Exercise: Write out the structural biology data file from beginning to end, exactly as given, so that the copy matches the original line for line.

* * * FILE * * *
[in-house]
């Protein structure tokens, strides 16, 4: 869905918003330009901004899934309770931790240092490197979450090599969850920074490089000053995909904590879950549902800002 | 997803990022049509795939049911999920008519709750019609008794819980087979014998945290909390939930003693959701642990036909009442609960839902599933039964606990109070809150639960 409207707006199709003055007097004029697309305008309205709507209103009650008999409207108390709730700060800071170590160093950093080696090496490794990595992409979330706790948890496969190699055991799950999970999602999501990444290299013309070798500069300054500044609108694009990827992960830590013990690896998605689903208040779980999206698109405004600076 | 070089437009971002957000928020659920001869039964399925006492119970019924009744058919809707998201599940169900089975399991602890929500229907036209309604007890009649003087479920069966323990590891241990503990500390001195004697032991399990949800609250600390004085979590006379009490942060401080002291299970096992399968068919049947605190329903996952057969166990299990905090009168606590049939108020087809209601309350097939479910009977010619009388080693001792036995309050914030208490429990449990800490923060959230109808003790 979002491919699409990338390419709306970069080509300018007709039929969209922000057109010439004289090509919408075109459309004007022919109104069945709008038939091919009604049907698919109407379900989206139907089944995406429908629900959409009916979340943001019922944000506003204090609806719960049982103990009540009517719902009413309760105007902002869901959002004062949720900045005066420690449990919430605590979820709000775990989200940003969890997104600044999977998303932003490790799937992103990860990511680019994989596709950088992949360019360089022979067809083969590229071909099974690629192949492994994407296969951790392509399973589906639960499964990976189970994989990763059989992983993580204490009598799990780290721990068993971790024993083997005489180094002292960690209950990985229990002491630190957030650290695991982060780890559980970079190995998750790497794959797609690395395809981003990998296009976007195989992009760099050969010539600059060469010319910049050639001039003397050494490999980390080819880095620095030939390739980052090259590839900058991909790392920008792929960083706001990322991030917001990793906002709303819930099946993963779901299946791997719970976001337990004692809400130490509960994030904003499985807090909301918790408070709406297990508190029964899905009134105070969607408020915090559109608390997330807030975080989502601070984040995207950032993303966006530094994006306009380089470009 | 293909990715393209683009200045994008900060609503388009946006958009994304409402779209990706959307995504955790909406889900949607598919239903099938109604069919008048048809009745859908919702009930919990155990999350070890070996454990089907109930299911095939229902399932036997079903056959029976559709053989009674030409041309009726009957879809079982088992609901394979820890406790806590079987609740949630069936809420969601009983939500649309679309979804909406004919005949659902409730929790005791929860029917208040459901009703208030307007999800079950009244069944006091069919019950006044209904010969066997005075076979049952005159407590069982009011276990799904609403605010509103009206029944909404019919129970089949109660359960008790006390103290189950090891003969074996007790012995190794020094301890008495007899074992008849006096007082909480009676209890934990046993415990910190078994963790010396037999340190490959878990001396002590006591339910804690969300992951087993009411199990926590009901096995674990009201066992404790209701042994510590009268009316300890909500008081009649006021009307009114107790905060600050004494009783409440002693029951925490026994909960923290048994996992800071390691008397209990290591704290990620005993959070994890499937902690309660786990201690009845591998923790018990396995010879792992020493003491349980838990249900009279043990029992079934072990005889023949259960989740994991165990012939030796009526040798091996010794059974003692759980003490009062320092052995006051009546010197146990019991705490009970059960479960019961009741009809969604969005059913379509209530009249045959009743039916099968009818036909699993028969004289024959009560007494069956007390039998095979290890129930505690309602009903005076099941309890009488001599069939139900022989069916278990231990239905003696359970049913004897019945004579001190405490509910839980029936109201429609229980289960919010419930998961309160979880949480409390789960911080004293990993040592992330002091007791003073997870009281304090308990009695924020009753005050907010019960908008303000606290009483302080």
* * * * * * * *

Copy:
[in-house]
């Protein structure tokens, strides 16, 4: 869905918003330009901004899934309770931790240092490197979450090599969850920074490089000053995909904590879950549902800002 | 997803990022049509795939049911999920008519709750019609008794819980087979014998945290909390939930003693959701642990036909009442609960839902599933039964606990109070809150639960 409207707006199709003055007097004029697309305008309205709507209103009650008999409207108390709730700060800071170590160093950093080696090496490794990595992409979330706790948890496969190699055991799950999970999602999501990444290299013309070798500069300054500044609108694009990827992960830590013990690896998605689903208040779980999206698109405004600076 | 070089437009971002957000928020659920001869039964399925006492119970019924009744058919809707998201599940169900089975399991602890929500229907036209309604007890009649003087479920069966323990590891241990503990500390001195004697032991399990949800609250600390004085979590006379009490942060401080002291299970096992399968068919049947605190329903996952057969166990299990905090009168606590049939108020087809209601309350097939479910009977010619009388080693001792036995309050914030208490429990449990800490923060959230109808003790 979002491919699409990338390419709306970069080509300018007709039929969209922000057109010439004289090509919408075109459309004007022919109104069945709008038939091919009604049907698919109407379900989206139907089944995406429908629900959409009916979340943001019922944000506003204090609806719960049982103990009540009517719902009413309760105007902002869901959002004062949720900045005066420690449990919430605590979820709000775990989200940003969890997104600044999977998303932003490790799937992103990860990511680019994989596709950088992949360019360089022979067809083969590229071909099974690629192949492994994407296969951790392509399973589906639960499964990976189970994989990763059989992983993580204490009598799990780290721990068993971790024993083997005489180094002292960690209950990985229990002491630190957030650290695991982060780890559980970079190995998750790497794959797609690395395809981003990998296009976007195989992009760099050969010539600059060469010319910049050639001039003397050494490999980390080819880095620095030939390739980052090259590839900058991909790392920008792929960083706001990322991030917001990793906002709303819930099946993963779901299946791997719970976001337990004692809400130490509960994030904003499985807090909301918790408070709406297990508190029964899905009134105070969607408020915090559109608390997330807030975080989502601070984040995207950032993303966006530094994006306009380089470009 | 293909990715393209683009200045994008900060609503388009946006958009994304409402779209990706959307995504955790909406889900949607598919239903099938109604069919008048048809009745859908919702009930919990155990999350070890070996454990089907109930299911095939229902399932036997079903056959029976559709053989009674030409041309009726009957879809079982088992609901394979820890406790806590079987609740949630069936809420969601009983939500649309679309979804909406004919005949659902409730929790005791929860029917208040459901009703208030307007999800079950009244069944006091069919019950006044209904010969066997005075076979049952005159407590069982009011276990799904609403605010509103009206029944909404019919129970089949109660359960008790006390103290189950090891003969074996007790012995190794020094301890008495007899074992008849006096007082909480009676209890934990046993415990910190078994963790010396037999340190490959878990001396002590006591339910804690969300992951087993009411199990926590009901096995674990009201066992404790209701042994510590009268009316300890909500008081009649006021009307009114107790905060600050004494009783409440002693029951925490026994909960923290048994996992800071390691008397209990290591704290990620005993959070994890499937902690309660786990201690009845591998923790018990396995010879792992020493003491349980838990249900009279043990029992079934072990005889023949259960989740994991165990012939030796009526040798091996010794059974003692759980003490009062320092052995006051009546010197146990019991705490009970059960479960019961009741009809969604969005059913379509209530009249045959009743039916099968009818036909699993028969004289024959009560007494069956007390039998095979290890129930505690309602009903005076099941309890009488001599069939139900022989069916278990231990239905003696359970049913004897019945004579001190405490509910839980029936109201429609229980289960919010419930998961309160979880949480409390789960911080004293990993040592992330002091007791003073997870009281304090308990009695924020009753005050907010019960908008303000606290009483302080």